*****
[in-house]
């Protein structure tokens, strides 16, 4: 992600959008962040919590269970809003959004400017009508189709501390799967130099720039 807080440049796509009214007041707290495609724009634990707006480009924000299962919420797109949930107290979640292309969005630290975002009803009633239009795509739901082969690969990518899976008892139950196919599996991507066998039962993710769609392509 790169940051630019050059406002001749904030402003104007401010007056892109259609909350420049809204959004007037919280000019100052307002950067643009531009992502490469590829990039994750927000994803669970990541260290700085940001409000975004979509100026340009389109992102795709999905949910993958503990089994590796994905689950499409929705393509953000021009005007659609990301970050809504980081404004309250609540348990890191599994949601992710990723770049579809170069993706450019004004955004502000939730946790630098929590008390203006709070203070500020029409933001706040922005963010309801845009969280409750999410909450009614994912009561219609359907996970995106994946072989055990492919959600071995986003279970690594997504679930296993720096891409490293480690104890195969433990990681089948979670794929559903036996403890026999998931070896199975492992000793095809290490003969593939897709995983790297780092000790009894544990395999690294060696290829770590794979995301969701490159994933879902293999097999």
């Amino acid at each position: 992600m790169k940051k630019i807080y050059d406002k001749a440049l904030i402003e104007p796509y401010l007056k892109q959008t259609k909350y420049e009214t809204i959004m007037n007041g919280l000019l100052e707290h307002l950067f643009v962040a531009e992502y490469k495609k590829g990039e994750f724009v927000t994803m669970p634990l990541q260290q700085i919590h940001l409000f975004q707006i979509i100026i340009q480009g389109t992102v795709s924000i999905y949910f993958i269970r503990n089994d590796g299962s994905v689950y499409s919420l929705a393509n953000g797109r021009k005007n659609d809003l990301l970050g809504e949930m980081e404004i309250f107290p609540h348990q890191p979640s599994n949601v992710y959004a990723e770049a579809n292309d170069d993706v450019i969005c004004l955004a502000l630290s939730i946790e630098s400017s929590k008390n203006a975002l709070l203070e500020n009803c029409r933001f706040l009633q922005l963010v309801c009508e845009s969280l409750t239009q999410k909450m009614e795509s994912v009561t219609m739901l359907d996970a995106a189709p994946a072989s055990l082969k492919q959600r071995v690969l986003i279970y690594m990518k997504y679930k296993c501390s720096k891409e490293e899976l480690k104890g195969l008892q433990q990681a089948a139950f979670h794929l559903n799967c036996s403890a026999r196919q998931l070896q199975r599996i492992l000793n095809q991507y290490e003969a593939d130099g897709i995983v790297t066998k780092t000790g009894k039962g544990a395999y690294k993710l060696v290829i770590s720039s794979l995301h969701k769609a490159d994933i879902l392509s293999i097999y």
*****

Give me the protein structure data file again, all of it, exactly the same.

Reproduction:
[in-house]
């Protein structure tokens, strides 16, 4: 992600959008962040919590269970809003959004400017009508189709501390799967130099720039 807080440049796509009214007041707290495609724009634990707006480009924000299962919420797109949930107290979640292309969005630290975002009803009633239009795509739901082969690969990518899976008892139950196919599996991507066998039962993710769609392509 790169940051630019050059406002001749904030402003104007401010007056892109259609909350420049809204959004007037919280000019100052307002950067643009531009992502490469590829990039994750927000994803669970990541260290700085940001409000975004979509100026340009389109992102795709999905949910993958503990089994590796994905689950499409929705393509953000021009005007659609990301970050809504980081404004309250609540348990890191599994949601992710990723770049579809170069993706450019004004955004502000939730946790630098929590008390203006709070203070500020029409933001706040922005963010309801845009969280409750999410909450009614994912009561219609359907996970995106994946072989055990492919959600071995986003279970690594997504679930296993720096891409490293480690104890195969433990990681089948979670794929559903036996403890026999998931070896199975492992000793095809290490003969593939897709995983790297780092000790009894544990395999690294060696290829770590794979995301969701490159994933879902293999097999």
């Amino acid at each position: 992600m790169k940051k630019i807080y050059d406002k001749a440049l904030i402003e104007p796509y401010l007056k892109q959008t259609k909350y420049e009214t809204i959004m007037n007041g919280l000019l100052e707290h307002l950067f643009v962040a531009e992502y490469k495609k590829g990039e994750f724009v927000t994803m669970p634990l990541q260290q700085i919590h940001l409000f975004q707006i979509i100026i340009q480009g389109t992102v795709s924000i999905y949910f993958i269970r503990n089994d590796g299962s994905v689950y499409s919420l929705a393509n953000g797109r021009k005007n659609d809003l990301l970050g809504e949930m980081e404004i309250f107290p609540h348990q890191p979640s599994n949601v992710y959004a990723e770049a579809n292309d170069d993706v450019i969005c004004l955004a502000l630290s939730i946790e630098s400017s929590k008390n203006a975002l709070l203070e500020n009803c029409r933001f706040l009633q922005l963010v309801c009508e845009s969280l409750t239009q999410k909450m009614e795509s994912v009561t219609m739901l359907d996970a995106a189709p994946a072989s055990l082969k492919q959600r071995v690969l986003i279970y690594m990518k997504y679930k296993c501390s720096k891409e490293e899976l480690k104890g195969l008892q433990q990681a089948a139950f979670h794929l559903n799967c036996s403890a026999r196919q998931l070896q199975r599996i492992l000793n095809q991507y290490e003969a593939d130099g897709i995983v790297t066998k780092t000790g009894k039962g544990a395999y690294k993710l060696v290829i770590s720039s794979l995301h969701k769609a490159d994933i879902l392509s293999i097999y």